The Effectiveness of Various Restorative Justice Interventions on Recidivism Outcomes Among Juvenile Offenders

Date01 October 2017
Published date01 October 2017
Subject MatterArticles
The Effectiveness of Various
Restorative Justice Interventions
on Recidivism Outcomes Among
Juvenile Offenders
Jeff Bouffard
, Maisha Cooper
, and Kathleen Bergseth
Research has generally supported the effectiveness of restorative justice (RJ) programs on a number
of outcomes; however, little research has examined the effectiveness of variations in the inter-
vention. This study examined several variations of an RJ program for juvenile offenders, including
direct mediation, indirect forms of victim/offender mediation accomplished without direct victim/
offender contact, the use of community panels (i.e., with community representatives when no direct
victim was available), and a group who received only minimal interaction with RJ staff. Results
supported the effectiveness of a number of variations in program implementation. Implications for
future research and potential improvements to the RJ model are discussed.
restorative justice, juvenile justice, recidivism, program evaluation, juvenile court
Developing and implementing programs that can lower juvenile recidivism rates is an important
policy challenge (Bradshaw, Rosenborough, & Umbreit, 2006). In recent years, there has been a
shifttowardamorerestorativeapproachtojuvenile delinquency and crime (Braithwaite, 2007).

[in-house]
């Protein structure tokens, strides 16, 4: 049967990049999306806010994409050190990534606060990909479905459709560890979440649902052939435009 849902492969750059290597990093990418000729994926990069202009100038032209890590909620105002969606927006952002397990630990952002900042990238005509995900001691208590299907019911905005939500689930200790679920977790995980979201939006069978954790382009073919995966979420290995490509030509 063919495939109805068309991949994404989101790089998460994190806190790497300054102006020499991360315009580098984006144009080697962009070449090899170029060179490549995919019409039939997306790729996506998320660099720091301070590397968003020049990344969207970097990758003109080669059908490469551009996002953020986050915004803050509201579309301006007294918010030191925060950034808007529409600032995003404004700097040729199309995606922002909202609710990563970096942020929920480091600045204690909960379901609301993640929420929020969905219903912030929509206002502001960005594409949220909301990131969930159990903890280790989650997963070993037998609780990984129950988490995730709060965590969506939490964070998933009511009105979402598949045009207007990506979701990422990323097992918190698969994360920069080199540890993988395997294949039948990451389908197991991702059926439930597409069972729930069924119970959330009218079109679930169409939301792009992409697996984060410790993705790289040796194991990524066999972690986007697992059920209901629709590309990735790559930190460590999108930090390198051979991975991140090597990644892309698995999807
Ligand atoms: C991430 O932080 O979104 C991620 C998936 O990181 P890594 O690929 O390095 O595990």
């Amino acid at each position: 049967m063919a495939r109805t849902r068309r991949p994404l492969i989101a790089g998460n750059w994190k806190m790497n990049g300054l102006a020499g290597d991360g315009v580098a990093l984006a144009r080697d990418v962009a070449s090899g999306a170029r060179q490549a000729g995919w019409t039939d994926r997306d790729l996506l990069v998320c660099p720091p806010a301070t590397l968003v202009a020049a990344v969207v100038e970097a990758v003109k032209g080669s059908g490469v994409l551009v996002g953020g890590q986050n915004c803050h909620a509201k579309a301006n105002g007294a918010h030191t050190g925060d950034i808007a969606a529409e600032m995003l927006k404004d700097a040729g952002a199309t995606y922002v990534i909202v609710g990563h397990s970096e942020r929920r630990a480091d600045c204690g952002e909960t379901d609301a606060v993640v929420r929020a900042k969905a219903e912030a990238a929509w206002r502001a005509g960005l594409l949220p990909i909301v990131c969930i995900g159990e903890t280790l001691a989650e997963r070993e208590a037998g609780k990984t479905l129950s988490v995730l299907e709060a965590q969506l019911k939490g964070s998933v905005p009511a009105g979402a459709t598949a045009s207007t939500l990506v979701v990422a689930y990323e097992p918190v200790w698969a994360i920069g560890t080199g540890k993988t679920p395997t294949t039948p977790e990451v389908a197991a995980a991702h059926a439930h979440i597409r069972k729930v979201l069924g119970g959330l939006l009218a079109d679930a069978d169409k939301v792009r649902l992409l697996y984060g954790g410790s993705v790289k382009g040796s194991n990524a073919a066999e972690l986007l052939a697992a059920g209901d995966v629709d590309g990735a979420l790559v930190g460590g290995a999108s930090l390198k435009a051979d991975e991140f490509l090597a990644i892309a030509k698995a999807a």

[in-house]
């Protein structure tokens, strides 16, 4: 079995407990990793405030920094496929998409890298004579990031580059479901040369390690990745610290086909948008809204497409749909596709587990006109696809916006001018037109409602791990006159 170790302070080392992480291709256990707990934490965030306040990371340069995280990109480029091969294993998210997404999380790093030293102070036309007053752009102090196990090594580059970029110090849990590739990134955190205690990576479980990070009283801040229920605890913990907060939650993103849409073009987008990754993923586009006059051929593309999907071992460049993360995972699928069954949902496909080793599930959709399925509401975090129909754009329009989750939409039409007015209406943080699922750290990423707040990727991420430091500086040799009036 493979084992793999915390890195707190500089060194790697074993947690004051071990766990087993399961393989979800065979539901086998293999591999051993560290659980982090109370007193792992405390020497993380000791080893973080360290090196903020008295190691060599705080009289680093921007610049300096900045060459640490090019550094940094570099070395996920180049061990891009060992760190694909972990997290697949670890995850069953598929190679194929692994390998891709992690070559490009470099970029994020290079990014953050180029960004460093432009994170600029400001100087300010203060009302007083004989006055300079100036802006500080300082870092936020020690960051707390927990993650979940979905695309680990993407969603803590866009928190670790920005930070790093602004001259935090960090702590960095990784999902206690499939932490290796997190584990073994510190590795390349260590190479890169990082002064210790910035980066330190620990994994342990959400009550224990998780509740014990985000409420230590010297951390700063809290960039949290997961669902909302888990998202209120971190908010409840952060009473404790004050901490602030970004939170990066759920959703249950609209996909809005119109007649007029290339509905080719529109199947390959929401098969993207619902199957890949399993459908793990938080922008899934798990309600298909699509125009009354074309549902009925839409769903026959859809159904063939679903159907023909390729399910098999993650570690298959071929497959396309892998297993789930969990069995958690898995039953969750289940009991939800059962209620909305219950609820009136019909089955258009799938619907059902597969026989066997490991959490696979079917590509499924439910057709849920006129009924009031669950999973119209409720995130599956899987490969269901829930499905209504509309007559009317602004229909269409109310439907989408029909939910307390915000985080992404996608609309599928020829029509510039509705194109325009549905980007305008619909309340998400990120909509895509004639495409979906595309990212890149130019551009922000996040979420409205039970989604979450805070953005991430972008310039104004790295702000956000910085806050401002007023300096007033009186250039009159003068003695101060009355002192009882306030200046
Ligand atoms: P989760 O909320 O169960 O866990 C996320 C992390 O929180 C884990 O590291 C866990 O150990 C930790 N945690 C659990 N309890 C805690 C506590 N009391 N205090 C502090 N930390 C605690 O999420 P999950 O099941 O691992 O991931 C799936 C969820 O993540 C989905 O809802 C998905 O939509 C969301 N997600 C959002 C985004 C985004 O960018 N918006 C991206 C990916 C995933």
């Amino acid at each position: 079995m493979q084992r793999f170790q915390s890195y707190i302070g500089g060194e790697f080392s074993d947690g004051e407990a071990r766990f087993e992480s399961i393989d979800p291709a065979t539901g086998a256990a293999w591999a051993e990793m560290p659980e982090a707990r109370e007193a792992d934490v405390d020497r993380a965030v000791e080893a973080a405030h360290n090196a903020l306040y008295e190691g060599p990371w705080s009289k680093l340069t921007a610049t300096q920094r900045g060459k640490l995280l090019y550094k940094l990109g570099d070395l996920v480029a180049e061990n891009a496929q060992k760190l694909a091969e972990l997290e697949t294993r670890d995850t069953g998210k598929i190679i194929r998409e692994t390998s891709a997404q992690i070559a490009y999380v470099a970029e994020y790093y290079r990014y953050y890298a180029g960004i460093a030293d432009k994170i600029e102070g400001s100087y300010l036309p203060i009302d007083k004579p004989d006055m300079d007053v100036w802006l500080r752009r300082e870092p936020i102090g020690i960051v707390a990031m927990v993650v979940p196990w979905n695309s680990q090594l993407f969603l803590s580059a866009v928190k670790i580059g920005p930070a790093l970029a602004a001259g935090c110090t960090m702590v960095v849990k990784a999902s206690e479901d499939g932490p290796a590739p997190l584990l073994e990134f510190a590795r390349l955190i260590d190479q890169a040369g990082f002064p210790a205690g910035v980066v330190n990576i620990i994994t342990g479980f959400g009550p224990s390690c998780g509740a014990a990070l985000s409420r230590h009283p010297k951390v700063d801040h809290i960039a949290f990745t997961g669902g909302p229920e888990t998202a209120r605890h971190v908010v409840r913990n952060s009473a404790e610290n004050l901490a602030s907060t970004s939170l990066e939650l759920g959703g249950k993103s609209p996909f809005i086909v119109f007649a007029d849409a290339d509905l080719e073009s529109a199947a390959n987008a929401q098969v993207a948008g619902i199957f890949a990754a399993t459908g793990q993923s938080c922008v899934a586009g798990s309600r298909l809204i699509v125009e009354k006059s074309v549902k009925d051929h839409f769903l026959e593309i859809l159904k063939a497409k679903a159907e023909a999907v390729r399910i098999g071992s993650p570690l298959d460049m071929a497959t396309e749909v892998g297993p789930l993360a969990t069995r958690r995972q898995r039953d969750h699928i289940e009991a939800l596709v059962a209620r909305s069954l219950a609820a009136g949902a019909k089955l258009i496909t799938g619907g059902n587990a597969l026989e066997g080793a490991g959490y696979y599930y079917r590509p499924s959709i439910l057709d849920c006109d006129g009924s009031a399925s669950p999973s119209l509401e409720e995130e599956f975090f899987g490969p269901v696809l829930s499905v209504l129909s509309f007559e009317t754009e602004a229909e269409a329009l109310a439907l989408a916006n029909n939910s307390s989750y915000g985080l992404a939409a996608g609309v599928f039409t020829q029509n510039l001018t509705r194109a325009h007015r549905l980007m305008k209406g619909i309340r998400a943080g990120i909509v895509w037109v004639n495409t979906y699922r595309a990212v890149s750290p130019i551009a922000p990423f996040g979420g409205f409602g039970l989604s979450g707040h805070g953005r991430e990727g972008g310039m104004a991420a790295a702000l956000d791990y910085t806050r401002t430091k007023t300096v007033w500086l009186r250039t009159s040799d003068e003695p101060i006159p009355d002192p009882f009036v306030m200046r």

Within the past 30 years (Okada, 2011), the use of restorative justice (RJ) programming has
been increasing in the United States and other countries in response to both low-level, and in
some cases, more serious types of juvenile delinquency and adult crime (Bazemore & Umbreit,
2001; Bradshaw et al., 2006). RJ programs are typically based on a nonadversarial interaction
between victims, offenders, and other individuals impacted by the criminal act in order to
repair the damage caused by the crime and to encourage offender accountability (Bergseth
& Bouffard, 2007).
Sam Houston State University, Huntsville, TX, USA
North Dakota State University, Fargo, ND, USA
Corresponding Author:
Jeff Bouffard, Sam Houston State University, PO Box 2296, Beto CJ Center, Huntsville, TX 77341, USA.
Youth Violence and JuvenileJustice
2017, Vol. 15(4) 465-480
ªThe Author(s) 2016
Reprints and permission:
DOI: 10.1177/1541204016647428
In some instances, these programs have demonstrated better outcomes than traditional court
procedures on almost every variable for victims and offenders, including assessing perceptions of
fairness, satisfaction, opportunity to tell their story, and perceptions that their opinions were satis-
factorily taken into consideration (Poulson, 2003). Widespread interest in expanding these programs
is understandable (Bergseth & Bouffard, 2007) given that research has demonstrated the success of
RJ programs in achieving a number of their goals. For instance , research has revealed that RJ
programs can increase involvement of the community and victim in the justice process, produce
greater satisfaction with case outcomes, and improve offender compliance and perceptions of
procedural fairness (Latimer, Dowden, & Muise, 2005; Leonard & Kenny, 2011). Importantly, a
number of studies have also demonstrated recidivism reductions (Bergseth & Bouffard, 2007, 2012;